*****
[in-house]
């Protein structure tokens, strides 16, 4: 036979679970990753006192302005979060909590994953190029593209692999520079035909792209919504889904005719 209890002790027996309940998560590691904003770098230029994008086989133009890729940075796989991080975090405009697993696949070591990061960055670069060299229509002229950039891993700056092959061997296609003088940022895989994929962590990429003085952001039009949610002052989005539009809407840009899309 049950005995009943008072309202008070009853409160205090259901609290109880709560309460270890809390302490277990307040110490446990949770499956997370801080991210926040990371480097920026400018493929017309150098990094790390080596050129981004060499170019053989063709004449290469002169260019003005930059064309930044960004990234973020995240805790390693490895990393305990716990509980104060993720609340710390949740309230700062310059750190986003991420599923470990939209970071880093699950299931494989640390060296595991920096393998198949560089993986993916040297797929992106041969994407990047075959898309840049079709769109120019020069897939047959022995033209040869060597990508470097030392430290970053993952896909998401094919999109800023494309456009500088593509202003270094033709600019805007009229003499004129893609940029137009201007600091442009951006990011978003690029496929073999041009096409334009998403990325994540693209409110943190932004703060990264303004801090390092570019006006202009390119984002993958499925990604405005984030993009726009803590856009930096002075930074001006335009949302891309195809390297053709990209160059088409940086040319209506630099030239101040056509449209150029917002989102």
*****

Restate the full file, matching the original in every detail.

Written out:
[in-house]
């Protein structure tokens, strides 16, 4: 036979679970990753006192302005979060909590994953190029593209692999520079035909792209919504889904005719 209890002790027996309940998560590691904003770098230029994008086989133009890729940075796989991080975090405009697993696949070591990061960055670069060299229509002229950039891993700056092959061997296609003088940022895989994929962590990429003085952001039009949610002052989005539009809407840009899309 049950005995009943008072309202008070009853409160205090259901609290109880709560309460270890809390302490277990307040110490446990949770499956997370801080991210926040990371480097920026400018493929017309150098990094790390080596050129981004060499170019053989063709004449290469002169260019003005930059064309930044960004990234973020995240805790390693490895990393305990716990509980104060993720609340710390949740309230700062310059750190986003991420599923470990939209970071880093699950299931494989640390060296595991920096393998198949560089993986993916040297797929992106041969994407990047075959898309840049079709769109120019020069897939047959022995033209040869060597990508470097030392430290970053993952896909998401094919999109800023494309456009500088593509202003270094033709600019805007009229003499004129893609940029137009201007600091442009951006990011978003690029496929073999041009096409334009998403990325994540693209409110943190932004703060990264303004801090390092570019006006202009390119984002993958499925990604405005984030993009726009803590856009930096002075930074001006335009949302891309195809390297053709990209160059088409940086040319209506630099030239101040056509449209150029917002989102």